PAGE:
"We have deliberately chosen to frame participants as ‘practitioners," Lokko stated, and she said that "not ‘architects’ and/or ‘urbanists’, ‘designers’, ‘landscape architects’, ‘engineers’ or ‘academics’ because it is our contention that the rich, complex conditions of both Africa and a rapidly hybridising world call for a different and broader understanding of the term ‘architect."
Image: Miriam Hillawi Abraham. Roha: The Heretic’s Saga. 2019. Illustration. Miriam Hillawi Abraham, courtesy of Miriam Hillawi Abraham
"A laboratory of the future must necessarily begin from a specific starting point"
"A laboratory of the future must necessarily begin from a specific starting point, from one or more hypotheses seeking confirmation," said Roberto Cicutto, President of Venice Biennale.
"This is a starting point that seeks to heed those segments of humanity that have been left out of the debate and opens to a multiplicity of voices that have been silenced for so long by the one that considered itself to be rightfully dominant in a vital and unavoidable contest," he added.
Image: Mariam Issoufou Kamara, HIKMA, 2018. Photographer © James Wang, courtesy of atelier masomi. Copyright atelier masomi
Biennale College Architettura
For the first time ever, the Biennale Architettura will also include the Biennale College Architettura, which will run from 25 June to 22 July 2023. Fifteen renowned international tutors will work with fifty students, early career practitioners and academics from around the world, selected by Lesley Lokko through an Open Call process that received 986 applications.
Aiming to bridge the gap between architects and the public, The Laboratory of the Future programme will also be enriched by Carnival, a six-month-long cycle of events, lectures, panel discussions, films, and performances, that explore the themes of the Biennale Architettura 2023.
"Conceived as a space of liberation rather than a spectacle or entertainment, Carnival offers a space for communication in which words, views, perspectives, and opinions are traded, heard, analysed, and remembered," Lokko said.
"Politicians, policymakers, poets, filmmakers, documentary makers, writers, activists, community organisers and public intellectuals will share the stage with architects, academics, and students."
Image: Liam Young/Unknown Fields, Atacama Lithium Mine. 2016. Film Still, HD 1920 x 1080px. Photographer © Liam Young/Unknown Fields, courtesy of Liam Young. Copyright Liam Young/Unknown Fields
As usual, the Venice Architecture Biennale will present Collateral Events, which are admitted by the Curator and promoted by non–profit national and international bodies and institutions, in the coming weeks.
Organized in several locations around the city of Venice, they will offer a wide range of contributions and participations that enrich the diversity of voices that characterizes the Exhibition.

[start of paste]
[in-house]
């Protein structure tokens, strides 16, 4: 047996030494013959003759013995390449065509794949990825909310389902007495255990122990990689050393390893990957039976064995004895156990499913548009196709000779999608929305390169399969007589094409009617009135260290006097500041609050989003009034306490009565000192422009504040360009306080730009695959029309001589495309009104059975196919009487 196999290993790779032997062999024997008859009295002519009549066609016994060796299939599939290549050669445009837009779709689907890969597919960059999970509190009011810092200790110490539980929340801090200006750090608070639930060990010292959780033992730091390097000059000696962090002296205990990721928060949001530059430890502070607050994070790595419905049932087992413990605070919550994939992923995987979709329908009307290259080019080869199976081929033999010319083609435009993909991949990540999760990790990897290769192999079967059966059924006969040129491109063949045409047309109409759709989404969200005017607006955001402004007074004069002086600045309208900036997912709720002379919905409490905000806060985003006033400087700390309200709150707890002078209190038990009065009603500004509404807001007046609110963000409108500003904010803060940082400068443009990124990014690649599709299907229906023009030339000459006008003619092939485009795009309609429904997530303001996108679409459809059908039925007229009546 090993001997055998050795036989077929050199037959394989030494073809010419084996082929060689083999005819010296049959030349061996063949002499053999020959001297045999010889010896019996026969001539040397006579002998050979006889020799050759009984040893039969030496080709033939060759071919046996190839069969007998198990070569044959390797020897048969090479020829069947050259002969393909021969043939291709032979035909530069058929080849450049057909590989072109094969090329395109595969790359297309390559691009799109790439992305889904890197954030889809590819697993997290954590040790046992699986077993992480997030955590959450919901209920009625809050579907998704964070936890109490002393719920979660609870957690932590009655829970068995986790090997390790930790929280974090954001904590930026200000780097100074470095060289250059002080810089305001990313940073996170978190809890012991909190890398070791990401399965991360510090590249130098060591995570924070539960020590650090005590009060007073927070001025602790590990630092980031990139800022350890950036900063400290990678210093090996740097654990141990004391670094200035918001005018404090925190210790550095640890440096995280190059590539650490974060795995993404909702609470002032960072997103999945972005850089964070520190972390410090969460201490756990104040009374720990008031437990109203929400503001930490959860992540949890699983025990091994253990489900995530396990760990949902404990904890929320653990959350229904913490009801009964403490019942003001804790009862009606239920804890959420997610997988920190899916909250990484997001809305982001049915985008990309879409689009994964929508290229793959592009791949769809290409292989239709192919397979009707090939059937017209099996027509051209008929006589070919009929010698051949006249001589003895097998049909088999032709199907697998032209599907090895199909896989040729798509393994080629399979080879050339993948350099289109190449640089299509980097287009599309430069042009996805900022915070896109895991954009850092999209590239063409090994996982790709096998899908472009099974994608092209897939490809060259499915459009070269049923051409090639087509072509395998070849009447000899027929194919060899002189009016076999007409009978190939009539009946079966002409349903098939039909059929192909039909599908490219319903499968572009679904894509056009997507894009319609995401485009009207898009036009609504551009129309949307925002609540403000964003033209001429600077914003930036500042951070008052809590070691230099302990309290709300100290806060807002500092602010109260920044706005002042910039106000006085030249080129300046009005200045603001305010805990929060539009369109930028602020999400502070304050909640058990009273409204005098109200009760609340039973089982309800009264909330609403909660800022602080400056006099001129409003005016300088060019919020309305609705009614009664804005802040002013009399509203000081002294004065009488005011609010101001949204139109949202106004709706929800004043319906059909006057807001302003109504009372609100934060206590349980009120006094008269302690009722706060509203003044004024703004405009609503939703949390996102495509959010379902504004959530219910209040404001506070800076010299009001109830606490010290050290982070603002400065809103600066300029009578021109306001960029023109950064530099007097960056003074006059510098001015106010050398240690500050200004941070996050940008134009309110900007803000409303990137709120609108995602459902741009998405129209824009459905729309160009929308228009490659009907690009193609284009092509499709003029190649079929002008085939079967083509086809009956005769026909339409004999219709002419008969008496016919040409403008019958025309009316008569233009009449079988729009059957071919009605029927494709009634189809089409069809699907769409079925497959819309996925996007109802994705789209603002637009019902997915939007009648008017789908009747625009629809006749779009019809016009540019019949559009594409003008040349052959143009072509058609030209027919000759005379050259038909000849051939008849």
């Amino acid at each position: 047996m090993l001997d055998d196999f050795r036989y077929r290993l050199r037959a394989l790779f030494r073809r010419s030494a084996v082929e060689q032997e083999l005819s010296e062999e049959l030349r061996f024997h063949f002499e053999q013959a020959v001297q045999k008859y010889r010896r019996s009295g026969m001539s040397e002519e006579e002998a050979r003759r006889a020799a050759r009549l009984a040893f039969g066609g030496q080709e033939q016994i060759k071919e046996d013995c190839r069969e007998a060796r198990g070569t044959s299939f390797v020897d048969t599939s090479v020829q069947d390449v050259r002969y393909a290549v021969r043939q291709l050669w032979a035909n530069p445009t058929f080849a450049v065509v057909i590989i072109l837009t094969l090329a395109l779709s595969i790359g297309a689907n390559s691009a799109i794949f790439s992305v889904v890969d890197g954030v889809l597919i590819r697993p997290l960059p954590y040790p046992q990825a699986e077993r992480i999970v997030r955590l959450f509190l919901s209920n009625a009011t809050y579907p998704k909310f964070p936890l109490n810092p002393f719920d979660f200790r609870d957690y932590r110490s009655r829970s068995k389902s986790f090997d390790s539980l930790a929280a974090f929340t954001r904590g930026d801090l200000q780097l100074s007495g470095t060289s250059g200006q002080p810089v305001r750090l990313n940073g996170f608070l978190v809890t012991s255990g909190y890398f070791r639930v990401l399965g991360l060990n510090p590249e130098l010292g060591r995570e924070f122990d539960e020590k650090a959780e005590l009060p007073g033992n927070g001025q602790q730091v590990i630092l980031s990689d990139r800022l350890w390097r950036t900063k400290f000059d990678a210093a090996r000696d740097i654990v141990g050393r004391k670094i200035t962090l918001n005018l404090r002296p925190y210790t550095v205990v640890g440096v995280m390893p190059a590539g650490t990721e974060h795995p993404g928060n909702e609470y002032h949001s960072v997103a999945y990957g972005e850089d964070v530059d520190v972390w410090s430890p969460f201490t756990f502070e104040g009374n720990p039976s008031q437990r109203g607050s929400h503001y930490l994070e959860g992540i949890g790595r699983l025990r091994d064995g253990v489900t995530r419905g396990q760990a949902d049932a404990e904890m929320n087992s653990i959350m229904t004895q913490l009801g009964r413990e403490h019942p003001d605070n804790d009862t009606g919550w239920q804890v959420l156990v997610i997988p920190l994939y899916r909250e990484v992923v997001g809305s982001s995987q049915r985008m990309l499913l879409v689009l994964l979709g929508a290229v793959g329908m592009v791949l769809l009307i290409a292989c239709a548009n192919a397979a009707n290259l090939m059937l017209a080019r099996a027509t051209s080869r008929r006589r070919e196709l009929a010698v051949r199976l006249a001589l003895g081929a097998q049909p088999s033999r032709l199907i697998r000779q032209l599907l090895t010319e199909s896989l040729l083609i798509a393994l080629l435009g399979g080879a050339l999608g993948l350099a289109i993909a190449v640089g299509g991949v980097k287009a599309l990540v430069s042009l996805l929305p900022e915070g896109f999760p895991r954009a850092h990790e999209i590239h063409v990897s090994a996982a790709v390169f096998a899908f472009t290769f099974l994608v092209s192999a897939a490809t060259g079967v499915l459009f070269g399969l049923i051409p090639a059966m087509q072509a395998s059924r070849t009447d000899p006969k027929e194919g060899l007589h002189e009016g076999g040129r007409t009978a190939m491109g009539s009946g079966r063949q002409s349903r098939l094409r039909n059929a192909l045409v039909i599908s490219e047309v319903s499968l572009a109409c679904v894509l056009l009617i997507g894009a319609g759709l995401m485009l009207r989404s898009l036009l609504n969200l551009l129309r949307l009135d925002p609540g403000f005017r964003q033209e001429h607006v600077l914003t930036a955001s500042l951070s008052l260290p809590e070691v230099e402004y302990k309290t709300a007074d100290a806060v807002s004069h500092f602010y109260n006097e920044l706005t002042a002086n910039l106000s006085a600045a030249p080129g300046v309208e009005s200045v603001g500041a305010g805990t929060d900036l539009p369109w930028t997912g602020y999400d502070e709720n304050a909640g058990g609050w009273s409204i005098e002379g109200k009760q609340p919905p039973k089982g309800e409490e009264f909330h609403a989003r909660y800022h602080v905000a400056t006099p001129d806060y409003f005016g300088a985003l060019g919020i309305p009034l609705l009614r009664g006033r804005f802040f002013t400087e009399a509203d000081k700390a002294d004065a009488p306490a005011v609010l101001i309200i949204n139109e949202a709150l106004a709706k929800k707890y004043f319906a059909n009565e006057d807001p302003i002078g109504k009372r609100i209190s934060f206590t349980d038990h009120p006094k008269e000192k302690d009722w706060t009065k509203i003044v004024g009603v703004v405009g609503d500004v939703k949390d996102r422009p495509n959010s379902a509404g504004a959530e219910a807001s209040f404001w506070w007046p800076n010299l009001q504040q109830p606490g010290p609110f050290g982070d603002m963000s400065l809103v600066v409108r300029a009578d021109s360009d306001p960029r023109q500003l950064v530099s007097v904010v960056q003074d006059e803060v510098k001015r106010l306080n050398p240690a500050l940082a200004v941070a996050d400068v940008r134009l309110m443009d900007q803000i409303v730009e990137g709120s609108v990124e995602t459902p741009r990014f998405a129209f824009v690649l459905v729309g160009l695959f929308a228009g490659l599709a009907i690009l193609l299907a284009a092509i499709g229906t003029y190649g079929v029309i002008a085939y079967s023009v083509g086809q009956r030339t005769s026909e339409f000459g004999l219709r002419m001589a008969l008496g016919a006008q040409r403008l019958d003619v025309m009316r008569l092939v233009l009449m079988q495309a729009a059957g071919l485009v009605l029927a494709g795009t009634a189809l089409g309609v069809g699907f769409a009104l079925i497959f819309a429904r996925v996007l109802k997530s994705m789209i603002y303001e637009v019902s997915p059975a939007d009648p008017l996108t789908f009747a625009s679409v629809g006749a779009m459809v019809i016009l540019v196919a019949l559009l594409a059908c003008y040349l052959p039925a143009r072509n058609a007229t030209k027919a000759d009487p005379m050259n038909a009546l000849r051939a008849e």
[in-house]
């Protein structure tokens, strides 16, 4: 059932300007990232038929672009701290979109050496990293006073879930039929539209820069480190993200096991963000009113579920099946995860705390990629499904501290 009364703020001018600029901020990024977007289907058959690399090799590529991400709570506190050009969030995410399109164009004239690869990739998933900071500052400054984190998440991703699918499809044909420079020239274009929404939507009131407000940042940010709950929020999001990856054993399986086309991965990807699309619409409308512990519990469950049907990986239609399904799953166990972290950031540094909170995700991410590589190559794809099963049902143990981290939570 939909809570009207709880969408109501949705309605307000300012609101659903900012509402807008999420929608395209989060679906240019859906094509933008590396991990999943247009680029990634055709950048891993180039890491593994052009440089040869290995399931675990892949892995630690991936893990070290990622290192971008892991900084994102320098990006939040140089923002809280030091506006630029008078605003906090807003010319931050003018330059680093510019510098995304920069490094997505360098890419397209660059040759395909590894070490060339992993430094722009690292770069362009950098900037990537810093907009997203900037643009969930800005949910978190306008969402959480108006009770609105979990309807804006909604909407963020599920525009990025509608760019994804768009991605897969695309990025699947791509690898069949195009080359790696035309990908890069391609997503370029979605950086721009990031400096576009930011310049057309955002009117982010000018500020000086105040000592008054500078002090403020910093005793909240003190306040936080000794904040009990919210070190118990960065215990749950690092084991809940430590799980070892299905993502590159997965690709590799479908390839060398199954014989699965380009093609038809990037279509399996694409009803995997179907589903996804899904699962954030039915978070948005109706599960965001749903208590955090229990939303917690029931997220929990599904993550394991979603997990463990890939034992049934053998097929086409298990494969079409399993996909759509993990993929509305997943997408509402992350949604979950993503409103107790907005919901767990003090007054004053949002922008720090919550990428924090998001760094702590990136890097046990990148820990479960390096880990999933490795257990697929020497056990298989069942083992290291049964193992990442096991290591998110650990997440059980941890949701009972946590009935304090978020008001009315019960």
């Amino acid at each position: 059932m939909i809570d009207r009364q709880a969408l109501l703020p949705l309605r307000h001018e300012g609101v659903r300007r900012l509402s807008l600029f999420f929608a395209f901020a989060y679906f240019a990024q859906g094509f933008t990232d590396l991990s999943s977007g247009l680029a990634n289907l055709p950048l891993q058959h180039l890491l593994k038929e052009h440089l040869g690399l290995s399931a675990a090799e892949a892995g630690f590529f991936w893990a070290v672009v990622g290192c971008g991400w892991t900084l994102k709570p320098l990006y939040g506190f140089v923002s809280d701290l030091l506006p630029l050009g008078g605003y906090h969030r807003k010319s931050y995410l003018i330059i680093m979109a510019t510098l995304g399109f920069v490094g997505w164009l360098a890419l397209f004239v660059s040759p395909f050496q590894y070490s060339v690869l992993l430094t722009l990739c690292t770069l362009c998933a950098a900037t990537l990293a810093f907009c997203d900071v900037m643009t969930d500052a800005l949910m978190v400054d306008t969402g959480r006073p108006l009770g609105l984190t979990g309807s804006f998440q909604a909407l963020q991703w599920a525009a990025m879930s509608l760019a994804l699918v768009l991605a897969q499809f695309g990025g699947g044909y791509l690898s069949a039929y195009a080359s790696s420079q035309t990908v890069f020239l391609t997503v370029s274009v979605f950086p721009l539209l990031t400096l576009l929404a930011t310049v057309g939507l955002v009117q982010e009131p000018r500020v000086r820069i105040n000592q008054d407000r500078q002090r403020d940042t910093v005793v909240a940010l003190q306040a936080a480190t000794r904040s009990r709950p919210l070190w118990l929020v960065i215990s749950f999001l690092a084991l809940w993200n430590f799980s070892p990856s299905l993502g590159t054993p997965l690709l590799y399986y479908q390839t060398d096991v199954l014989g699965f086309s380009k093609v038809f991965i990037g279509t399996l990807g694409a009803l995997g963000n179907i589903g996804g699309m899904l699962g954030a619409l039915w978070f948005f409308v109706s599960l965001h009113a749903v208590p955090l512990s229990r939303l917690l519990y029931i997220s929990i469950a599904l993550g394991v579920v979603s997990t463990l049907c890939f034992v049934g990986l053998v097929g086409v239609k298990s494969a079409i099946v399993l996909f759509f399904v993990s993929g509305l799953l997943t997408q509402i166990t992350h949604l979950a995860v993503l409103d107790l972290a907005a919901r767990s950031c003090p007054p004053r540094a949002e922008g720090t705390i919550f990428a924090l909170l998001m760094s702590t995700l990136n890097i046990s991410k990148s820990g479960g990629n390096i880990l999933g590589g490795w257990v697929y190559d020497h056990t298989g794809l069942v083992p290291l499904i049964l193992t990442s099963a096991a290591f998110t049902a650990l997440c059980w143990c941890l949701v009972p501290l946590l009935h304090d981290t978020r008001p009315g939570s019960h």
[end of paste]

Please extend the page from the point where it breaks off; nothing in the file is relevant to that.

Tin Roofs. Caption: Jamestown rooftops. Image © Festus Jackson Davis
Applied Arts Pavilion
The Venice Architecture Biennale and the Victoria and Albert Museum will present for the seventh consecutive year the "Applied Arts Pavilion Special Project" at the Arsenale, Sale d’Armi A) titled Tropical Modernism: Architecture and Power in West Africa, curated by Christopher Turner (V&A) with Nana Biamah-Ofosu and Bushra Mohamed (AA).
The Biennale Sessions will also be held by Universities, Academies of Fine Arts, and other Institutes of Higher Learning, aiming to facilitate three-day self-organized visits by groups of at least 50 students and teachers, while offering assistance in the organization of travel and accommodations and the possibility of organizing seminars in exhibition venues free of charge.
Taking climate change to the central core of the exhibition, Venice Biennale promotes "a more sustainable model for the design, installation and operation of all its events," aiming to reduce the overall carbon footprint at the exhibition and the mobility of the visitors.
Umbrella. Caption: Kaneshie market from the air, Kaneshie, Accra, Ghana. Image © Festus Jackson Davis
In 2022, Venice Biennale was given international standard PAS2060, certified by RINA, for all the events it held that year. "This was made possible by carefully collecting the data on the causes of CO2 emissions generated by the events themselves, and on the adoption of consequent measures," stated the Biennale.
"The entire process for achieving carbon neutrality, conducted in compliance with international standard PAS2060," it added.
In this year, Venice Biennale will raise a communication campaign, intending to increase awareness on reducing the overall carbon footprint.
"It will be the first major exhibition in this discipline to test in the field the process to achieve carbon neutrality, while furthermore reflecting upon the themes of decolonisation and decarbonisation," stated Venice Biennale.
The pre-opening of the exhibition will take place on May 18 and 19, the awards ceremony and inauguration will be held on Saturday 20 May 2023. Th exhibition will open to the public on Saturday, 20 May.
Top image: Giardini venue. Image © Andrea Avezzu, courtesy of La Biennale di Venezia.